Commentary: CBS didn’t tell the ugly side of Masters champion Patrick Reed’s story
Patrick Reed won the 82nd Masters.
The announcers for CBS’ Masters coverage Sunday talked a lot about Patrick Reed.
They just didn’t tell viewers much about Patrick Reed.
They told us often that Reed is known as Captain America because of his stellar record in international match play for the United States; that a career highlight was a victory over the man he stared down in Sunday’s final pairing, Rory McIlroy, at the Ryder Cup at Hazeltine National Golf Club; that the umbrella Reed carried during Saturday’s rain at Augusta was from Hazeltine; and that he was a two-time NCAA champion at Augusta State.
CBS could have added context to those college feats by mentioning that the reason he was at Augusta State was that he had been dismissed from the golf team at Georgia after one year for, by his own admission, excessively drinking, and has been dogged by allegations of cheating on the course and stealing from his teammates. The announcers could have added more context by mentioning that he reportedly was disliked by teammates at Augusta State, too.
Youthful indiscretions? Perhaps. But while reveling in his accomplishments, wouldn’t it have been more interesting — and forthcoming — to tell viewers the entire story?
Meantime, a timely and compelling story was unfolding three miles away from Augusta National.
That’s the year Reed married Justine, who was four years older. Although neither he nor his family has revealed many details, his mother once said she believes they offended the couple by advising him that at 22 he was too young to marry. They were not invited to the wedding and say they haven’t spoken to him since.
Two years later, while watching him play at the U.S. Open, Reed’s parents and sister reportedly were escorted off the course by police. Their passes were invalidated, his mom told Golf Magazine senior writer Alan Shipnuck, because Justine told officials they were a distraction.
Yet on Sunday, CBS chose to ignore this story. There were many opportunities to tell it. Their cameras caught several shots of Justine during the final round and more of her brother, Reed’s caddie.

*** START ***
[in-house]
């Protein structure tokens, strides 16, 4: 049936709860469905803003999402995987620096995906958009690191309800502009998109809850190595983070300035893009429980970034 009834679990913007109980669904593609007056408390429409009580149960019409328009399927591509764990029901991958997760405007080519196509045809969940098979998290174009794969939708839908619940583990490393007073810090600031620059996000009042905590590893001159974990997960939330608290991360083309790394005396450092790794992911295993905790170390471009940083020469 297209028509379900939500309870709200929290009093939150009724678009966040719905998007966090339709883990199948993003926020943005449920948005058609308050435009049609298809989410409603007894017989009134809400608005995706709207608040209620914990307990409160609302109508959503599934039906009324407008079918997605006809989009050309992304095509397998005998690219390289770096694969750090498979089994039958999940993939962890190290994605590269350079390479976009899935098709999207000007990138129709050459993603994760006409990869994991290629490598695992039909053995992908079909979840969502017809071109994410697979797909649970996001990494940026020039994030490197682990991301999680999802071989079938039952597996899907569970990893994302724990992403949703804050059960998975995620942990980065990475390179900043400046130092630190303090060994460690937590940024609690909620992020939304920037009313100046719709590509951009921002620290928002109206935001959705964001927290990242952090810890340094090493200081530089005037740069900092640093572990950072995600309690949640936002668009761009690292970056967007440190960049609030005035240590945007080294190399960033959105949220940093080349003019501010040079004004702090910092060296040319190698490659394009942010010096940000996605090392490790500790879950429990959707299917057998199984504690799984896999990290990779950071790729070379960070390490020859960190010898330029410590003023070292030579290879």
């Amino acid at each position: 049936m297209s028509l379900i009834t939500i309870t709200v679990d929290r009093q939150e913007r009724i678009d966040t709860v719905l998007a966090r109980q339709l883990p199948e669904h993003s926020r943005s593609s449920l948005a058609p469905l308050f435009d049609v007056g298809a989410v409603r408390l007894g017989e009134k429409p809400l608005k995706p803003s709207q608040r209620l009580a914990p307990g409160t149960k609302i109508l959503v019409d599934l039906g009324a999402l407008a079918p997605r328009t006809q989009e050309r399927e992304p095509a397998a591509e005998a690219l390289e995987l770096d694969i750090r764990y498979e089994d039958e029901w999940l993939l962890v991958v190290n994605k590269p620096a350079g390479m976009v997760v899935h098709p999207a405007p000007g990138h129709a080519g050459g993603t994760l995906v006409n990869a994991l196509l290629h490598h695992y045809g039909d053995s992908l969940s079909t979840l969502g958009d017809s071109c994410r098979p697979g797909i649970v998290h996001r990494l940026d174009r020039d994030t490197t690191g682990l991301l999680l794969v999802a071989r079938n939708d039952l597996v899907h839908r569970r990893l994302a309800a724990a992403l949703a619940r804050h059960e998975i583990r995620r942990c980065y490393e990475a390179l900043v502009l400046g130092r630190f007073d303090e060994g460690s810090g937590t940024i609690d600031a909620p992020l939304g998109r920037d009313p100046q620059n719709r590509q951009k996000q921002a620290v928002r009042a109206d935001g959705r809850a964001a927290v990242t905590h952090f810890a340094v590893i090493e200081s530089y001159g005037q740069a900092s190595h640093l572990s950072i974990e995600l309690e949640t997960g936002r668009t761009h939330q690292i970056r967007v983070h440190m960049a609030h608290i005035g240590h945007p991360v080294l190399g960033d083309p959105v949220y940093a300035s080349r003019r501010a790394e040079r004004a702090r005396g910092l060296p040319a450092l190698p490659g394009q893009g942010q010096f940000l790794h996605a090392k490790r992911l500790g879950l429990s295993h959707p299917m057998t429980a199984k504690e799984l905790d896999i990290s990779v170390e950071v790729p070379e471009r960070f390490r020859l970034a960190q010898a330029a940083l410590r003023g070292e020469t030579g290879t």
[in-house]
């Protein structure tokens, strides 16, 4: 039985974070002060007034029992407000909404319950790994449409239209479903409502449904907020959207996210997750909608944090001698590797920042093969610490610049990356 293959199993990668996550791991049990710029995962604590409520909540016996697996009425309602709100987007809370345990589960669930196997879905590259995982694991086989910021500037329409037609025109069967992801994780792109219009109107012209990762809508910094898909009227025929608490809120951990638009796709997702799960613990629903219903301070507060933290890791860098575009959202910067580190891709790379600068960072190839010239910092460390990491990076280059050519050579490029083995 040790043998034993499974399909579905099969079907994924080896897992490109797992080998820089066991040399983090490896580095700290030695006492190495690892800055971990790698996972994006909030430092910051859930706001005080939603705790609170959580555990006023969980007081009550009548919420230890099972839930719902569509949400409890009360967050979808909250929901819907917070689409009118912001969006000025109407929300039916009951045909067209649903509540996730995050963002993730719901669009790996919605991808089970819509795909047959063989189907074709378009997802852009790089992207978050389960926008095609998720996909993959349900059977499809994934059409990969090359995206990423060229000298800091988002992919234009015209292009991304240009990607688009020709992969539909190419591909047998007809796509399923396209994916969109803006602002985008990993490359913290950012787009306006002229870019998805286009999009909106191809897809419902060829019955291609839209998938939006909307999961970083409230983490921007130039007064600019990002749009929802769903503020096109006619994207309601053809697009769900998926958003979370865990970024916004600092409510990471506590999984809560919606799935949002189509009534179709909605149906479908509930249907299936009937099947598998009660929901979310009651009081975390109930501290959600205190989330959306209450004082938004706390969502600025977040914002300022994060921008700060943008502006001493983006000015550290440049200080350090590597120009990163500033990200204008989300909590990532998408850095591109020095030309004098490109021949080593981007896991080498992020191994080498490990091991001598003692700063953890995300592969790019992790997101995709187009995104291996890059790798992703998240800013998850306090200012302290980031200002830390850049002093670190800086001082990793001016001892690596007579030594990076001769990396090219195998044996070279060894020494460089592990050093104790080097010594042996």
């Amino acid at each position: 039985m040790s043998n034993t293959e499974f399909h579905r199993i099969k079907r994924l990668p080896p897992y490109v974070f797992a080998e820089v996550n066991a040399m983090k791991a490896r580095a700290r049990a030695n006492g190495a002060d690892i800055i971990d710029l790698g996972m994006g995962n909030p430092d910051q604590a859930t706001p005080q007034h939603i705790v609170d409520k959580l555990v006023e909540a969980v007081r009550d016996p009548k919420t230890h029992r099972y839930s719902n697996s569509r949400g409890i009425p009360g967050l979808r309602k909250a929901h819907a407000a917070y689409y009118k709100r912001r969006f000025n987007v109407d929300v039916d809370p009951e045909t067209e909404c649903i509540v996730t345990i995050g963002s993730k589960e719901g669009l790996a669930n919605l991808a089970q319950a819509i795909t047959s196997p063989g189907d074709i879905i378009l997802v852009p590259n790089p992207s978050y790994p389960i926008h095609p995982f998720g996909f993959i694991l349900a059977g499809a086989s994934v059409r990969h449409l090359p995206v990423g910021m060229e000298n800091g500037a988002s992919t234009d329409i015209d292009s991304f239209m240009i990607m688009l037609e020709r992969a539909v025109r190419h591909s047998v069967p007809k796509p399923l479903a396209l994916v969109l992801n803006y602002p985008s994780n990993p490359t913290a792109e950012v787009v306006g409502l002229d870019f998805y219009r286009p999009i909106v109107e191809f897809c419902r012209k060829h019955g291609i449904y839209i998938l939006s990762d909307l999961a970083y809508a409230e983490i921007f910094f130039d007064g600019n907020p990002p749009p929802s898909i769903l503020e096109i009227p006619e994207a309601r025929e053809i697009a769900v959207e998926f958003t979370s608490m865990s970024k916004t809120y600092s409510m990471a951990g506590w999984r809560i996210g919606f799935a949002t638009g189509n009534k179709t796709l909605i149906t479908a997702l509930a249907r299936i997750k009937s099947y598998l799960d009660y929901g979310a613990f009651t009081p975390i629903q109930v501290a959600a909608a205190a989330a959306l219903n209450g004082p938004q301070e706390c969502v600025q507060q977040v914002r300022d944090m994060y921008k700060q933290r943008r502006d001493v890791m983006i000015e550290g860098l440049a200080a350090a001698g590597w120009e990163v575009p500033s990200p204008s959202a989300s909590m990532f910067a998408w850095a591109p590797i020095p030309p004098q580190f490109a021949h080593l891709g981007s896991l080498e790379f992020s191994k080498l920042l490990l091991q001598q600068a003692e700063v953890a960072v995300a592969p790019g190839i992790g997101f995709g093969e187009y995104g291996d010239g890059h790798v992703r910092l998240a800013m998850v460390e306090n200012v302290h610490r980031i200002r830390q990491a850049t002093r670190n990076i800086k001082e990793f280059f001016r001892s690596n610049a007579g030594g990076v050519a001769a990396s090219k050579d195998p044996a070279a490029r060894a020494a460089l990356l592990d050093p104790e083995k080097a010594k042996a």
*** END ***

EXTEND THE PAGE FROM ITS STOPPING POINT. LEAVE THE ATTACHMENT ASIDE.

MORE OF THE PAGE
The coverage of the competition was commendable, as Reed withstood a charge by Jordan Spieth and a late rally by runner-up Rickie Fowler. Dottie Pepper was particularly informative, as usual, with her on-course commentary. It was good to hear again from Verne Lundquist, especially considering he wasn’t talking about Southeastern Conference football.
Perhaps no one should be surprised the network chose to lay up on one of the most poignant stories in recent memory in a sport that doesn’t always provide them.
CBS, as mandated by the Masters Committee, annually treats the tournament reverentially. That mandate extends to the gallery, to whom the network must refer to as “patrons.” There was a report last week that tournament officials had a list of language forbidden to yell by patrons, including “Dilly Dilly” from the Bud Light commercials. That apparently was fake news, but officials did acknowledge they expected decorum from “patrons” not required at other tournaments. There’s a reason at Augusta you do not hear “Get in the hole!”
In whitewashing the Masters, CBS also whitewashed the player who entered the final looking very much like the one who would become champion, even if the spectators on the first tee made it clear from their tepid response to Reed that he wouldn’t be the people’s choice. CBS didn’t mention that either.
No one — at least no one who has a family — is suggesting the network should take sides in the Reeds’ feud. I have been in press room interviews with him a couple of times. He is bold, as one would expect of Captain America, but affable. I also have met Justine, who was polite.
CBS should have told viewers his whole story. Fortunately, others did.
Reed’s past, including the family history, was written about by numerous media outlets, including The Times, Sunday night and in newspapers Monday morning.
According to both reports, family members watched with mixed emotions, crying with joy over the momentous achievement by their son and brother and with sadness over their inability to share it with him. The parents say they have yet to meet their two grandchildren.
It is a sad story.
If there is a silver lining, it is that we still have those who practice the printed word to tell it.
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